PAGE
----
Health Literacy Month: How industry communication can impact patient health literacy

Since 1999, October has been designated as Health Literacy Month, a month dedicated to promoting patient-centricity in healthcare communications across the industry. Health literacy refers to a person’s ability to find, understand, and use health-related services and make informed decisions for themselves and others.

The importance of health literacy improvements cannot be overstated. It is estimated that nearly 36% of Americans have low health literacy, and this group is disproportionately made up of individuals who are in lower income brackets and come from minority backgrounds. This has an effect on every aspect of a person’s involvement with the medical system and has been linked to poorer health outcomes for those affected.

The impact of low health literacy

Low health literacy has a major impact on how a person interacts with the healthcare system. More than just not understanding complicated medical words, low health literacy impacts a person’s likelihood of accessing preventative health services, resulting in increased illnesses, more advanced diagnoses, and more visits to the emergency room. Additionally, those with low health literacy are more likely to live with chronic conditions, and have a more difficult time managing their care, understanding doctors’ instructions, and pursuing necessary follow-up visits.

Improving low health literacy through effective communication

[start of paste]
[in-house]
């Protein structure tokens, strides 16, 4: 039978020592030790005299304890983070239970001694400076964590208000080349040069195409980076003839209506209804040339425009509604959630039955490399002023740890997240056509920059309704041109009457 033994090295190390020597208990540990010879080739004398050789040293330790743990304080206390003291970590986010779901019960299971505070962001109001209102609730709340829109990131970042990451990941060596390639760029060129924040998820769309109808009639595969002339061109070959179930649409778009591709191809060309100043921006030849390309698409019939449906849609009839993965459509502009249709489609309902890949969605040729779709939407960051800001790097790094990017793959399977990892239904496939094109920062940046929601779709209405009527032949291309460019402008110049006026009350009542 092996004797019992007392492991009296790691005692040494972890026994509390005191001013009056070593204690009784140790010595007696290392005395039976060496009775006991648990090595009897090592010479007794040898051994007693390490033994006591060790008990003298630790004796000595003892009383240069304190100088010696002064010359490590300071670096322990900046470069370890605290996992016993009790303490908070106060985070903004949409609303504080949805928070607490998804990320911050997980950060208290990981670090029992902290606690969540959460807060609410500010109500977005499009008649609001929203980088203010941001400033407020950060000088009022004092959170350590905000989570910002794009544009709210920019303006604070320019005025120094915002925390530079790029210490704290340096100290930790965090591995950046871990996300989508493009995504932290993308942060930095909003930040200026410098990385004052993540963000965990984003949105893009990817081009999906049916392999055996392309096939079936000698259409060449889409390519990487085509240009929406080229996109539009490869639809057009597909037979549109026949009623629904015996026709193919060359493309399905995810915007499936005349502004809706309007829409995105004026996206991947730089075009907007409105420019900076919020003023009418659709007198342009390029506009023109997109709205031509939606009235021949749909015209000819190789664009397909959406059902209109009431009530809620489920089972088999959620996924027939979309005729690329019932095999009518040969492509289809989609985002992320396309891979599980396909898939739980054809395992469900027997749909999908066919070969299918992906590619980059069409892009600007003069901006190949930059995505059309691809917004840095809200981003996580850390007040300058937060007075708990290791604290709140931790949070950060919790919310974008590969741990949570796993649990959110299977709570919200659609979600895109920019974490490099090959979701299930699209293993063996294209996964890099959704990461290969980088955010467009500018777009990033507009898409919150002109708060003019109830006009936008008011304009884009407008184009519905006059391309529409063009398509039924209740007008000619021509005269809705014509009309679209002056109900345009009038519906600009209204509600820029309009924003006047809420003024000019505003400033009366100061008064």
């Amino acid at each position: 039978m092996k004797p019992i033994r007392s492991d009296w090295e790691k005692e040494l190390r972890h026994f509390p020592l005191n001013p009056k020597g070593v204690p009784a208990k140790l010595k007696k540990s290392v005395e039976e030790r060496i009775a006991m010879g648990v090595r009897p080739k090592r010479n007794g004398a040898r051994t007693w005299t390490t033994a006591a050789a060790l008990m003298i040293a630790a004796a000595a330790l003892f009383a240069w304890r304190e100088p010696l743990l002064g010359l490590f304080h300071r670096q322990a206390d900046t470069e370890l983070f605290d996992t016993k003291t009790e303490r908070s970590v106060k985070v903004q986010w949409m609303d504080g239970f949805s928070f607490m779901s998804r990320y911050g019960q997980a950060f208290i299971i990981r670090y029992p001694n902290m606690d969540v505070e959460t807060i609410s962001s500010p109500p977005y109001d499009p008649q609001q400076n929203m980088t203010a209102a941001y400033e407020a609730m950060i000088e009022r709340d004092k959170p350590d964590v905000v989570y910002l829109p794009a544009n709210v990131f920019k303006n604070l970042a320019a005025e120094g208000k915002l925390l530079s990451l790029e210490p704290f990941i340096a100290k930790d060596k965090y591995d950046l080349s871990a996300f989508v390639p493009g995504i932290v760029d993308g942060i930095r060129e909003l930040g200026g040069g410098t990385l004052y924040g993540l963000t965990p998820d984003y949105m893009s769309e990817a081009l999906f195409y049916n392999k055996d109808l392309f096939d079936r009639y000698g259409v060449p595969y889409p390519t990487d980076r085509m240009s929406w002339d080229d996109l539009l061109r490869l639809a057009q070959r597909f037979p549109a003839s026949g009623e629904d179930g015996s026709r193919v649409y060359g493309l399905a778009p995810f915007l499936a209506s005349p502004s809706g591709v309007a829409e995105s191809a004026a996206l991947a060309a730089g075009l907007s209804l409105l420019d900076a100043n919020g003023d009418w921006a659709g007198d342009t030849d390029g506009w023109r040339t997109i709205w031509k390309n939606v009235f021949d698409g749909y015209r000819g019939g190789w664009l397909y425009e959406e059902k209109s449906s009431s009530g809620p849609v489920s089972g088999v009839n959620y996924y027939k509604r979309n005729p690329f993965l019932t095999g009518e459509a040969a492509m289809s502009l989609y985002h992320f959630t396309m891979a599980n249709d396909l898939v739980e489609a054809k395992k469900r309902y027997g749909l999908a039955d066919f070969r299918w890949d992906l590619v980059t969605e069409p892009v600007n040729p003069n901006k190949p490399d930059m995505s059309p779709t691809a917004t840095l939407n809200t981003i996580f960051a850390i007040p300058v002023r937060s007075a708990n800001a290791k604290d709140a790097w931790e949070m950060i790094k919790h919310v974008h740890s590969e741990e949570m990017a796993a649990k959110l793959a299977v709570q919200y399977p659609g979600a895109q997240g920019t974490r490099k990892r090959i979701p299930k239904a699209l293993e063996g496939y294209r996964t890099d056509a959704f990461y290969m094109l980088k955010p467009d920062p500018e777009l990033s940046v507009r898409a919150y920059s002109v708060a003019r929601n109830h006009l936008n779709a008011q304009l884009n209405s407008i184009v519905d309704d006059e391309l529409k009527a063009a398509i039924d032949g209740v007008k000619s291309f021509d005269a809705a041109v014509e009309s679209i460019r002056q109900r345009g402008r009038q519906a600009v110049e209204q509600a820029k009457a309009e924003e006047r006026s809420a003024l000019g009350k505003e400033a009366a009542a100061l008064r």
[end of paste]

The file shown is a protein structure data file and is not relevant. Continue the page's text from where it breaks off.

Anyone in the medical industry can play a part in improving health literacy through effective communication. Being aware of common pain points such as difficult medical terms, confusing aftercare instructions, and industry jargon, and simplifying these things whenever possible can help communications reach a wider audience and assist patients who are attempting to gain a better understanding of their condition. Some other tips for improving health literacy include:

  1. Empower patients with a set list of questions. Nonprofits, patient advocacy groups, and other organizations that work directly with individuals can draft suggested questions that patients can bring to their doctor. Oftentimes, the verbiage that doctors use to discuss a condition may vary from what patients use in their day-to-day lives, so having a set list of questions can help bridge this communication gap.
  2. Make use of visuals to break down barriers. According to the Social Science Research Network, around 65% of people are visual learners and can process information more quickly than if they were reading the same content. Making use of infographics and other visuals can help distill important topics and break down language barriers that can often make discussion difficult for patients. 
  3. Consider individuals’ reading levels. The average reader in the United States is ranked around the 8th- to 9th-grade level, which is important to take into account when creating content. Shortening sentences, simplifying word choice, and using smaller paragraphs are all ways to make writing easier to read, even when the topic at hand is complex.
  4. Bolster patients’ confidence in doctor’s visits. Many people find going to the doctor to be an intimidating experience, so it can be helpful to share tips for having better conversations with doctors. Giving patients the confidence to share their experiences, speak as slowly as needed, and repeat back difficult medical information can improve each experience in the medical industry.
  5. Create multi-language materials. For individuals who don’t speak English as their first language, comprehending health information can be even more difficult. While it may not be possible to translate every piece of content into different languages, translating some key materials can be worthwhile.

Antidote works with hundreds of partner organizations to transform the way patients connect with medical research. Contact us to learn more about how we can work together.